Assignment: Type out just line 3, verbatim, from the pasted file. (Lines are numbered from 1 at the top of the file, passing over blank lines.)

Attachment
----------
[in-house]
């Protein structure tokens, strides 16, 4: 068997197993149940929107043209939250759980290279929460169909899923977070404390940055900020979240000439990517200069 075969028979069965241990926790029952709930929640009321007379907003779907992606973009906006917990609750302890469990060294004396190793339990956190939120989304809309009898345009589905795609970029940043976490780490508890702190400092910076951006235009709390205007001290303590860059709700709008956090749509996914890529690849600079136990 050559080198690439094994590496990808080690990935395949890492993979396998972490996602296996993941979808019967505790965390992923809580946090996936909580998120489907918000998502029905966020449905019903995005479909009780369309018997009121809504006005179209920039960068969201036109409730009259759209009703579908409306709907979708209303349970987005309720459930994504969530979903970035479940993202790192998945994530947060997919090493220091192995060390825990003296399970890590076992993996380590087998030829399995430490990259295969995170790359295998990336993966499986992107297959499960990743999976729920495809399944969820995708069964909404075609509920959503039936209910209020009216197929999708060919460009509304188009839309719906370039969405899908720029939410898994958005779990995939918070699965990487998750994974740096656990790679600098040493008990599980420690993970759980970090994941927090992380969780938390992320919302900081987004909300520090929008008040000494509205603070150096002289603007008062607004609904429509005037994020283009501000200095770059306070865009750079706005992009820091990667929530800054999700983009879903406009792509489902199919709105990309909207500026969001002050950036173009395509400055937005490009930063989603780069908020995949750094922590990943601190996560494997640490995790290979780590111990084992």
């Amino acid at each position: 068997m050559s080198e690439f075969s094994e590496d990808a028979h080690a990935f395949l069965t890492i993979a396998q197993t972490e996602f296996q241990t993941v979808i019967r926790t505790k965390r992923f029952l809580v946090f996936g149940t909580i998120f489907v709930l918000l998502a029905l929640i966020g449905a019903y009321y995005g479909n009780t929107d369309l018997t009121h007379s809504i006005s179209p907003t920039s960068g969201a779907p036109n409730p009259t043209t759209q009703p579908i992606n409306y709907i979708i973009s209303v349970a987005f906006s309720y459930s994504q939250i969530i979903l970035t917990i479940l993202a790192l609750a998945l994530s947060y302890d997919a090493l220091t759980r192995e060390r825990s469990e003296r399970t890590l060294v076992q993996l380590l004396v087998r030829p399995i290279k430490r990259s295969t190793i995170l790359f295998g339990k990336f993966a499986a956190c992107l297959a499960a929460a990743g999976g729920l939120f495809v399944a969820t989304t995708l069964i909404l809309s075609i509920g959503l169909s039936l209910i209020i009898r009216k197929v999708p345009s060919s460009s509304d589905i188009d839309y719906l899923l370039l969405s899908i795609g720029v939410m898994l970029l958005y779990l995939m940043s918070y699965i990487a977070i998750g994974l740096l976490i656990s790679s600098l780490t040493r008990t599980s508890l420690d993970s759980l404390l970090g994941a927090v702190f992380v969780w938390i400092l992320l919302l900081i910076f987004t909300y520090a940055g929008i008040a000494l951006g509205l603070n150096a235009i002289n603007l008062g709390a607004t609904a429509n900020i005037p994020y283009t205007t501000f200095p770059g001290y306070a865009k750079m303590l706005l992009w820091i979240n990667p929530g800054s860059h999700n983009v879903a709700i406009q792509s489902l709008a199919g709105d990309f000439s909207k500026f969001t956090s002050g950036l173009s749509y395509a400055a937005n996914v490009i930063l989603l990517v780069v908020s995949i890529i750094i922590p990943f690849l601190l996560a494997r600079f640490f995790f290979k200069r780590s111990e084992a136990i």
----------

């Amino acid at each position: 068997m050559s080198e690439f075969s094994e590496d990808a028979h080690a990935f395949l069965t890492i993979a396998q197993t972490e996602f296996q241990t993941v979808i019967r926790t505790k965390r992923f029952l809580v946090f996936g149940t909580i998120f489907v709930l918000l998502a029905l929640i966020g449905a019903y009321y995005g479909n009780t929107d369309l018997t009121h007379s809504i006005s179209p907003t920039s960068g969201a779907p036109n409730p009259t043209t759209q009703p579908i992606n409306y709907i979708i973009s209303v349970a987005f906006s309720y459930s994504q939250i969530i979903l970035t917990i479940l993202a790192l609750a998945l994530s947060y302890d997919a090493l220091t759980r192995e060390r825990s469990e003296r399970t890590l060294v076992q993996l380590l004396v087998r030829p399995i290279k430490r990259s295969t190793i995170l790359f295998g339990k990336f993966a499986a956190c992107l297959a499960a929460a990743g999976g729920l939120f495809v399944a969820t989304t995708l069964i909404l809309s075609i509920g959503l169909s039936l209910i209020i009898r009216k197929v999708p345009s060919s460009s509304d589905i188009d839309y719906l899923l370039l969405s899908i795609g720029v939410m898994l970029l958005y779990l995939m940043s918070y699965i990487a977070i998750g994974l740096l976490i656990s790679s600098l780490t040493r008990t599980s508890l420690d993970s759980l404390l970090g994941a927090v702190f992380v969780w938390i400092l992320l919302l900081i910076f987004t909300y520090a940055g929008i008040a000494l951006g509205l603070n150096a235009i002289n603007l008062g709390a607004t609904a429509n900020i005037p994020y283009t205007t501000f200095p770059g001290y306070a865009k750079m303590l706005l992009w820091i979240n990667p929530g800054s860059h999700n983009v879903a709700i406009q792509s489902l709008a199919g709105d990309f000439s909207k500026f969001t956090s002050g950036l173009s749509y395509a400055a937005n996914v490009i930063l989603l990517v780069v908020s995949i890529i750094i922590p990943f690849l601190l996560a494997r600079f640490f995790f290979k200069r780590s111990e084992a136990i």